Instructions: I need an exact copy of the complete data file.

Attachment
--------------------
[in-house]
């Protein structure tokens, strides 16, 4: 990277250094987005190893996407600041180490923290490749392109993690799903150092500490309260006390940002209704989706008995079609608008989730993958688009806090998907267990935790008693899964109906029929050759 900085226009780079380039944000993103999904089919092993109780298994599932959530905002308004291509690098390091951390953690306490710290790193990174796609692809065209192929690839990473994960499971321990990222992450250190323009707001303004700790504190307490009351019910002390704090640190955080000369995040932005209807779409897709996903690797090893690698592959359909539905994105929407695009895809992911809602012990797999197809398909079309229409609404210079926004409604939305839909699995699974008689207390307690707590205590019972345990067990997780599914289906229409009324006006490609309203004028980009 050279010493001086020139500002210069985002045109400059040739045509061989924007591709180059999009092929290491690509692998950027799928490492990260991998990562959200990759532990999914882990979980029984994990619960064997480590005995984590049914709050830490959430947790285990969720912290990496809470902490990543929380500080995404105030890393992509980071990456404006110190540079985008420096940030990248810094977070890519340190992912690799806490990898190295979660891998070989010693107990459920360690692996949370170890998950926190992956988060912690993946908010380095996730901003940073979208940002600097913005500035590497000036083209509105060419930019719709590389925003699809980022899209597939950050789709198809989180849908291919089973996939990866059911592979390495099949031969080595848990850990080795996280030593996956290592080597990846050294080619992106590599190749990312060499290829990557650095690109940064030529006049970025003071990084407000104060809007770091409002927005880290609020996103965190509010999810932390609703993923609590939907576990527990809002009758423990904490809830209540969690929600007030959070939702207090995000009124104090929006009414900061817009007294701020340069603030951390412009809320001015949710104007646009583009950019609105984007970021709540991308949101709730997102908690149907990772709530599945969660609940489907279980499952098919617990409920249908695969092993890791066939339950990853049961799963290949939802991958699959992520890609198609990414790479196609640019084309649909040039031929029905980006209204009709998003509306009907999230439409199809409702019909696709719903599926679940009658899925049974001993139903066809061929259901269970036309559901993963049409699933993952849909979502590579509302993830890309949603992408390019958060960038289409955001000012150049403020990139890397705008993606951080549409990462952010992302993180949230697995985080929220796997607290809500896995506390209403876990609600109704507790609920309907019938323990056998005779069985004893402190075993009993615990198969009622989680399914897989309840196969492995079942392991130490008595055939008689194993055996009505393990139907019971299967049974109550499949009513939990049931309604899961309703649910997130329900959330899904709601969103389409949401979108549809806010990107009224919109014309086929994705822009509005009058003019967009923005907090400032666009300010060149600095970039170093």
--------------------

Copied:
[in-house]
């Protein structure tokens, strides 16, 4: 990277250094987005190893996407600041180490923290490749392109993690799903150092500490309260006390940002209704989706008995079609608008989730993958688009806090998907267990935790008693899964109906029929050759 900085226009780079380039944000993103999904089919092993109780298994599932959530905002308004291509690098390091951390953690306490710290790193990174796609692809065209192929690839990473994960499971321990990222992450250190323009707001303004700790504190307490009351019910002390704090640190955080000369995040932005209807779409897709996903690797090893690698592959359909539905994105929407695009895809992911809602012990797999197809398909079309229409609404210079926004409604939305839909699995699974008689207390307690707590205590019972345990067990997780599914289906229409009324006006490609309203004028980009 050279010493001086020139500002210069985002045109400059040739045509061989924007591709180059999009092929290491690509692998950027799928490492990260991998990562959200990759532990999914882990979980029984994990619960064997480590005995984590049914709050830490959430947790285990969720912290990496809470902490990543929380500080995404105030890393992509980071990456404006110190540079985008420096940030990248810094977070890519340190992912690799806490990898190295979660891998070989010693107990459920360690692996949370170890998950926190992956988060912690993946908010380095996730901003940073979208940002600097913005500035590497000036083209509105060419930019719709590389925003699809980022899209597939950050789709198809989180849908291919089973996939990866059911592979390495099949031969080595848990850990080795996280030593996956290592080597990846050294080619992106590599190749990312060499290829990557650095690109940064030529006049970025003071990084407000104060809007770091409002927005880290609020996103965190509010999810932390609703993923609590939907576990527990809002009758423990904490809830209540969690929600007030959070939702207090995000009124104090929006009414900061817009007294701020340069603030951390412009809320001015949710104007646009583009950019609105984007970021709540991308949101709730997102908690149907990772709530599945969660609940489907279980499952098919617990409920249908695969092993890791066939339950990853049961799963290949939802991958699959992520890609198609990414790479196609640019084309649909040039031929029905980006209204009709998003509306009907999230439409199809409702019909696709719903599926679940009658899925049974001993139903066809061929259901269970036309559901993963049409699933993952849909979502590579509302993830890309949603992408390019958060960038289409955001000012150049403020990139890397705008993606951080549409990462952010992302993180949230697995985080929220796997607290809500896995506390209403876990609600109704507790609920309907019938323990056998005779069985004893402190075993009993615990198969009622989680399914897989309840196969492995079942392991130490008595055939008689194993055996009505393990139907019971299967049974109550499949009513939990049931309604899961309703649910997130329900959330899904709601969103389409949401979108549809806010990107009224919109014309086929994705822009509005009058003019967009923005907090400032666009300010060149600095970039170093």